As a parent, one of the things that can keep you preoccupied is how to keep your family safe. This makes sense as one look in the news can highlight many of the dangers that surround us today.
This includes health risks, accidents, and even issues with drinking water in some cities. While you might not be able to eliminate these risks there are several steps that you can take to reduce your potential exposure and here are 10 family safety tips you must know.
- Wear a Seatbelt
Unfortunately, automobile accidents remain the leading cause of death for people under 33 years of age. Many of these people died because they did not take precautions when getting behind the wheel.
Motorcycle accident lawyer Lampert & Walsh notes “while riding a motorcycle is still more dangerous than riding in a car, taking precautions is necessary.” As such, if you are in a car, wear a seatbelt.
- Use Child Safety Seats
Yes, they can be expensive and yes, some can be cumbersome. But ask yourself if five-minutes of fussing around a child safety seat is worth it when trying to protect your most precious cargo.
Some studies indicate that the proper use of a safety seat can reduce the risk of fatal injury for children under one by close to 70 percent. However, the key is the make sure the seat is properly installed as many parents get this wrong.
By the way, one best practice, especially if you only have one child who needs the safety seat is to put it in the middle of the back seat. Doing so will keep your child from getting crushed by the front seat.
- Don’t Drink and Drive
If you are going to drink, then don’t drive. Given the preponderance of ride-sharing apps, there are no excuses, so leave the keys at home as nearly 40 percent of all car accidents are alcohol-related. Your life and the life of your loved ones are at stake, so don’t risk it.
- Wear a Helmet
Your kids might hate them, but helmets can play an important role in keeping them safe be it when riding a bike or playing sports. A helmet can reduce the risk of brain injury by close to 80 percent. As such, you should want to set an example for your kids by wearing a helmet yourself and by making sure everyone in your family has a helmet that fits properly.
- Watch Your Step
Unfortunately, slips and falls at home can be quite common. We probably all have a story about how a family member fell at home and possibly even needed to go to the emergency room because of it. It’s not just the elderly who are prone to falling and not getting up as children are just as likely to fall and get hurt around the house.
Many trips and falls can happen in lowlight situations, so make sure you install light switches or night lights to help you find your way in the dark. Lastly, make sure the walkways around your home are in good condition as uneven pavers or sections of concrete can be dangerous.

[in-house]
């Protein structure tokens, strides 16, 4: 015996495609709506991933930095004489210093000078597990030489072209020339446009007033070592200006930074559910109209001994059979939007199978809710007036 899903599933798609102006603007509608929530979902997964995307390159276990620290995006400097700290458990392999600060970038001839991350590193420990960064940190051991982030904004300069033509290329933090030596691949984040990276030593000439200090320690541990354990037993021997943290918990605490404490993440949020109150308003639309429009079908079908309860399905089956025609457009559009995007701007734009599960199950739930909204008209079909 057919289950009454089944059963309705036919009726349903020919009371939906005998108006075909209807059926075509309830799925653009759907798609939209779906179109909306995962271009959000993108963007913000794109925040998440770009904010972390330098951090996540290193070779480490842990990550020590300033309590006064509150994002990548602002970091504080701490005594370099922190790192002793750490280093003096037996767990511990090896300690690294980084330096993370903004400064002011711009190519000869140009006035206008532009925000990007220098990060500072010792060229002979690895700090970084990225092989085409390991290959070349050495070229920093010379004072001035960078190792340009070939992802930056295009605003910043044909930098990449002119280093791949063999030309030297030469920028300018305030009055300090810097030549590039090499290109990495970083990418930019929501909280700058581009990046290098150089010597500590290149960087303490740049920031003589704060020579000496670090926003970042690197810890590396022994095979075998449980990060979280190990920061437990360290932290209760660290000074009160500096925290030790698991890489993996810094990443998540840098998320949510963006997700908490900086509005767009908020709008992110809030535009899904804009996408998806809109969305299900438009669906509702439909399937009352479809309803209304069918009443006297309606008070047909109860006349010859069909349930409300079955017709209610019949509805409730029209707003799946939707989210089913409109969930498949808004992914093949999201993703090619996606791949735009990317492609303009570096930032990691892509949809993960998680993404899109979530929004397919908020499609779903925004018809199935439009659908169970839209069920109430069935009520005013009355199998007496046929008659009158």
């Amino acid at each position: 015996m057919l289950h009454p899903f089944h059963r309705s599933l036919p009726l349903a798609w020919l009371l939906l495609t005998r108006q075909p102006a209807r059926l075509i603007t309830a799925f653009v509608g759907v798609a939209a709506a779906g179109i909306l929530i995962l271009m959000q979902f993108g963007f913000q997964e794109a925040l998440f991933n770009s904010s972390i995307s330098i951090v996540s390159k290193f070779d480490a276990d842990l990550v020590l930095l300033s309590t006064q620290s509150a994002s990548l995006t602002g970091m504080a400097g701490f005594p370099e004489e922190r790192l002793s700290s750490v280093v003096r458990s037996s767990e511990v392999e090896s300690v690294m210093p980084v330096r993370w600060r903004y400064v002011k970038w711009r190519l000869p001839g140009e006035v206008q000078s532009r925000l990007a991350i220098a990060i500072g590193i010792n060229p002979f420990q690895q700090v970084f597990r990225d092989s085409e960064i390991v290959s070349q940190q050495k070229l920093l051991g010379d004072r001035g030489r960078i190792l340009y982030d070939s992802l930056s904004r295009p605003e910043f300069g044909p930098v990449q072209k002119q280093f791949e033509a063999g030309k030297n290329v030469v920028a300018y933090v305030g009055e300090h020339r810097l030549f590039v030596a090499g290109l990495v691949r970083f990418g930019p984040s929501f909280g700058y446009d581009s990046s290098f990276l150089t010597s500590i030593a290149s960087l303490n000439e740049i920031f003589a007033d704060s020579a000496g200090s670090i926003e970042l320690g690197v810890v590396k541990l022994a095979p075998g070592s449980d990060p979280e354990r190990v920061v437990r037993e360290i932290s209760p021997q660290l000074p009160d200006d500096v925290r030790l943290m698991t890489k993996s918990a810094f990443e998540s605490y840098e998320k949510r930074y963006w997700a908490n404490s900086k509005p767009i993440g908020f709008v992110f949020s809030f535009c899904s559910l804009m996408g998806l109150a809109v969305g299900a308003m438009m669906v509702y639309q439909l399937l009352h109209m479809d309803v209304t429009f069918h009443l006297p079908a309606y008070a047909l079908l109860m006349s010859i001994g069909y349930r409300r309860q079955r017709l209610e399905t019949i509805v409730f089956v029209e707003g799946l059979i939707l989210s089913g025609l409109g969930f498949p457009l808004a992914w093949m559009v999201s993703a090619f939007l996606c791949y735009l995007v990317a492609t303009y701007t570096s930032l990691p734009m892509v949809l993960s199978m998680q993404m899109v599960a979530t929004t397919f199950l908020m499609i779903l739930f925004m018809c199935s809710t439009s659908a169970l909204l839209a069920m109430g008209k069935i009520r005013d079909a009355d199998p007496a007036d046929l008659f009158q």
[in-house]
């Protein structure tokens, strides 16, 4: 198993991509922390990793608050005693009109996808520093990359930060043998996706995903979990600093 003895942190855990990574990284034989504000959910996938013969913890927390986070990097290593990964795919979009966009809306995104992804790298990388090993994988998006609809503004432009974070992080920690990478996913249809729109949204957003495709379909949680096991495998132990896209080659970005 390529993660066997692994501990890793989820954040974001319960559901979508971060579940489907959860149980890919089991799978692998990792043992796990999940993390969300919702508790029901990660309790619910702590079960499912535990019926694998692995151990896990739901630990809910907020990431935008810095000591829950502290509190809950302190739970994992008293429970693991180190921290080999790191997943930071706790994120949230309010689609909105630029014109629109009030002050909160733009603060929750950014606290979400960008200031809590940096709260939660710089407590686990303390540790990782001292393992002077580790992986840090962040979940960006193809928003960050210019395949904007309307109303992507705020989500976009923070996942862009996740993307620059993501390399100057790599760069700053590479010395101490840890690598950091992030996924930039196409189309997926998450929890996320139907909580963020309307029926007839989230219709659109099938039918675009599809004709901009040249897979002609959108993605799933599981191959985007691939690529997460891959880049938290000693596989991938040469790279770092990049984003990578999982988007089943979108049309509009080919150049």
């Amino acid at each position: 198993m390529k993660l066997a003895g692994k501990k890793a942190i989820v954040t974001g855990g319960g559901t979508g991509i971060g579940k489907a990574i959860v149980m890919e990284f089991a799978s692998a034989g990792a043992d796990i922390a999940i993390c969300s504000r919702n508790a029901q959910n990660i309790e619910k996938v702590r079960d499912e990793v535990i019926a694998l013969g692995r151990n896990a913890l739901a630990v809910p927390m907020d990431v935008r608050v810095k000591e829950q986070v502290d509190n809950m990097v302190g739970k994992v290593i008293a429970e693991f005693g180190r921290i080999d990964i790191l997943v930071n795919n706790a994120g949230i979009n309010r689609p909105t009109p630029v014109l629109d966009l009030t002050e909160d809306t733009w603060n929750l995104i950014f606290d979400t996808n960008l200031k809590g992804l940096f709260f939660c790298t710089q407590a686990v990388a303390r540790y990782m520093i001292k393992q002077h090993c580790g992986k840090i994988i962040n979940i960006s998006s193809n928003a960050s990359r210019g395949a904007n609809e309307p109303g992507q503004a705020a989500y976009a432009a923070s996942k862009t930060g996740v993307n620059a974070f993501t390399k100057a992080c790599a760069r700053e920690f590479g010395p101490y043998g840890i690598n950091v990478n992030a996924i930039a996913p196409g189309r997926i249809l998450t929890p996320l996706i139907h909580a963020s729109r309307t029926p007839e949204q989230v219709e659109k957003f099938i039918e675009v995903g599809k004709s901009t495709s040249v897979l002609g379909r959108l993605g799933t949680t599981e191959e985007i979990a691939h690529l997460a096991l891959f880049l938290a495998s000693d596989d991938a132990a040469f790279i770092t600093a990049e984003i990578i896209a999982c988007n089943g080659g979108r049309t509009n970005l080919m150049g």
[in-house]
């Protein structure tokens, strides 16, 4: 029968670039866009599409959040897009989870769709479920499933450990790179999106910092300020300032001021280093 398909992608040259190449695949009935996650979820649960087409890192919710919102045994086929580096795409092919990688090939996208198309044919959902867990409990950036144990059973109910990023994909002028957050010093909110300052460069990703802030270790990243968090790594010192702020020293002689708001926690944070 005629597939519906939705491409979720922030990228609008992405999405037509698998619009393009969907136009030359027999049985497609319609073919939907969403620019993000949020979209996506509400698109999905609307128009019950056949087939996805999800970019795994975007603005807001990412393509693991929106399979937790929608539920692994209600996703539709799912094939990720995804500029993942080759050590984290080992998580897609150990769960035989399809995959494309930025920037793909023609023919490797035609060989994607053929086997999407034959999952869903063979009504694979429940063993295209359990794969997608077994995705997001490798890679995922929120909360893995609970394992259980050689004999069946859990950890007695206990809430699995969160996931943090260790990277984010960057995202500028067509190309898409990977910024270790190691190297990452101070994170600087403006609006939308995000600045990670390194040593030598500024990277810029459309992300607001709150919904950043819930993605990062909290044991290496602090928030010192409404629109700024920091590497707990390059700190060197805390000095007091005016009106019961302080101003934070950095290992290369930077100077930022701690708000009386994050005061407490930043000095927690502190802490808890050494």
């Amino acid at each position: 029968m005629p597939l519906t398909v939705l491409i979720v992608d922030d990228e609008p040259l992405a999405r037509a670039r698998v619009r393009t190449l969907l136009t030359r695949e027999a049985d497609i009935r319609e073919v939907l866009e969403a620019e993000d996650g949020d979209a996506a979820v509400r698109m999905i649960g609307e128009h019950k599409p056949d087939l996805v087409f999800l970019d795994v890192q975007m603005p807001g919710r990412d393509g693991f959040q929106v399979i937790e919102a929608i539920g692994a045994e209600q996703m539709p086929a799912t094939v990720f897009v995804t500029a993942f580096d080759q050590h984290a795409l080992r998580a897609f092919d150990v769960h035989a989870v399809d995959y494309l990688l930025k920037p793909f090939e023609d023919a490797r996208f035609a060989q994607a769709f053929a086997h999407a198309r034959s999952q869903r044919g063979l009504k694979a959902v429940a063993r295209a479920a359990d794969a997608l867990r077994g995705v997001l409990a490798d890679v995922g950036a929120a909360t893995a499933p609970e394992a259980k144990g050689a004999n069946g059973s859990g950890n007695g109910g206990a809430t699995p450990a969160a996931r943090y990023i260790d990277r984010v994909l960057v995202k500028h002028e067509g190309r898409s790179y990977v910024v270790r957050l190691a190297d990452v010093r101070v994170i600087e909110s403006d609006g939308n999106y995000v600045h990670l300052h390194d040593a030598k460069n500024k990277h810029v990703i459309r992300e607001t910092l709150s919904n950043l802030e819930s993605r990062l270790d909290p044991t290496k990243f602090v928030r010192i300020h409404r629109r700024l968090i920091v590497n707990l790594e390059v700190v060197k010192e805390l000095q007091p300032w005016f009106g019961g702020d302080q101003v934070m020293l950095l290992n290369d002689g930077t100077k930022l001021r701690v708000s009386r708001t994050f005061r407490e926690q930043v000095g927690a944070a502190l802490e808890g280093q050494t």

- Childproof Windows
It doesn’t matter if it is the first floor or second-floor window, you want to make sure there are stops in place to keep your children from opening a window more than just a few inches. Also, if you have sliding glass doors then you might want to place decals at eye level as this will help you or your loved ones from walking into, and possibly through the glass.
- Properly Store Medicines and Chemicals
Sadly, poisoning remains a leading cause of death in the home. This is largely due to the improper handling of medicines and other chemicals. Keep any medicines and chemicals under lock and keep and it might be a good idea to have instructions for what to do in case of an accident on the refrigerator and the local poison control center on speed dial.
- Keep an Eye on the Swimming Pool
Some studies indicate that having a swimming pool may be more dangerous than having a gun in the house. While this doesn’t negate the need for safety at all times it highlights the need to keep an eye on the swimming pool when you are home and to have it fenced in to keep would-be swimmers out when you are not.
- Watch Out for Choking Hazards
If you have young children, then you know that your home is full of choking hazards. This can include everything from foods, jewelry, tacks, extension cords, blankets, and pillowcases. Protect your home and keep these items out of reach. Only let your children play with age-appropriate toys.
- Where There’s Smoke, There’s Fire
Smoke detectors and fire extinguishers save lives. Make sure you have them in your home and they are in working order. This means changing smoke detector batteries regularly and getting fire extinguishers checked at least once a year.